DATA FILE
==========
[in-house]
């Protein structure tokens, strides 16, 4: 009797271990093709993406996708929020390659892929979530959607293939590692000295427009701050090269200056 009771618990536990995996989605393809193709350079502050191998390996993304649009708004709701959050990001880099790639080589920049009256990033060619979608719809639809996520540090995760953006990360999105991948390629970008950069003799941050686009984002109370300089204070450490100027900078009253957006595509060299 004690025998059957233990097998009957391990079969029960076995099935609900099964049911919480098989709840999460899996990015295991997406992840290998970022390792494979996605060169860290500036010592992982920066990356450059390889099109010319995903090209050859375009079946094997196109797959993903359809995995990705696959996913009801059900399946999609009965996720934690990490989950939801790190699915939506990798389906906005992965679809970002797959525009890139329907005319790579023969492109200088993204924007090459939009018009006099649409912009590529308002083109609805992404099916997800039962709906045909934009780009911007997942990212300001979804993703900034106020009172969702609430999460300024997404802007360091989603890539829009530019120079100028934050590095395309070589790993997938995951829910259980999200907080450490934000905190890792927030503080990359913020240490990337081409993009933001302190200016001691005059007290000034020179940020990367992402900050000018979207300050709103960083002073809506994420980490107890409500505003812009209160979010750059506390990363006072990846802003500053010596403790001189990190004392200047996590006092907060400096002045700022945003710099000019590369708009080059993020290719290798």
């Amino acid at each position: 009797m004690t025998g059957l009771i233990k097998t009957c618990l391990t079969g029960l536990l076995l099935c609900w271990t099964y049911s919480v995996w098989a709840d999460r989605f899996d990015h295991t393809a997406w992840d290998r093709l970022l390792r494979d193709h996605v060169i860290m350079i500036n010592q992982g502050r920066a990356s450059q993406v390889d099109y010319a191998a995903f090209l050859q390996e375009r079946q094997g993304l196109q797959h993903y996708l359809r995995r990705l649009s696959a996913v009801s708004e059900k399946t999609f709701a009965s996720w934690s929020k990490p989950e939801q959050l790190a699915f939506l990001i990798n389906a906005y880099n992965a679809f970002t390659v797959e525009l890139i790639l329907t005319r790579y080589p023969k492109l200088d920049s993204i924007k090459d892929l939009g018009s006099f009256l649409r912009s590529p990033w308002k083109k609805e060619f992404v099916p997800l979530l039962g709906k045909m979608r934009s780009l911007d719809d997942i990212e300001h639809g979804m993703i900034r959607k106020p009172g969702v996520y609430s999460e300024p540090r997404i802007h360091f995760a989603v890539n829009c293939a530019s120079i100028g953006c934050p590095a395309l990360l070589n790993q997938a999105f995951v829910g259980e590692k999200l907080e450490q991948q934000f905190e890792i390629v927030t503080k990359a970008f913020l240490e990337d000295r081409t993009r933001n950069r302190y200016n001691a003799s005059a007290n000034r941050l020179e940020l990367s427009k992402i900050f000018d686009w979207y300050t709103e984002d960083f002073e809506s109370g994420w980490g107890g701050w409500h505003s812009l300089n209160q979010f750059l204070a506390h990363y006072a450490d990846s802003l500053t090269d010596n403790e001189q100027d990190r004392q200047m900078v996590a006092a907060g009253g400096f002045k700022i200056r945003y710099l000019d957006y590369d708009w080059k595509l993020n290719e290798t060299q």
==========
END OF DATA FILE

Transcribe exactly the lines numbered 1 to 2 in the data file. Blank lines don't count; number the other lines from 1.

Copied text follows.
[in-house]
């Protein structure tokens, strides 16, 4: 009797271990093709993406996708929020390659892929979530959607293939590692000295427009701050090269200056 009771618990536990995996989605393809193709350079502050191998390996993304649009708004709701959050990001880099790639080589920049009256990033060619979608719809639809996520540090995760953006990360999105991948390629970008950069003799941050686009984002109370300089204070450490100027900078009253957006595509060299 004690025998059957233990097998009957391990079969029960076995099935609900099964049911919480098989709840999460899996990015295991997406992840290998970022390792494979996605060169860290500036010592992982920066990356450059390889099109010319995903090209050859375009079946094997196109797959993903359809995995990705696959996913009801059900399946999609009965996720934690990490989950939801790190699915939506990798389906906005992965679809970002797959525009890139329907005319790579023969492109200088993204924007090459939009018009006099649409912009590529308002083109609805992404099916997800039962709906045909934009780009911007997942990212300001979804993703900034106020009172969702609430999460300024997404802007360091989603890539829009530019120079100028934050590095395309070589790993997938995951829910259980999200907080450490934000905190890792927030503080990359913020240490990337081409993009933001302190200016001691005059007290000034020179940020990367992402900050000018979207300050709103960083002073809506994420980490107890409500505003812009209160979010750059506390990363006072990846802003500053010596403790001189990190004392200047996590006092907060400096002045700022945003710099000019590369708009080059993020290719290798």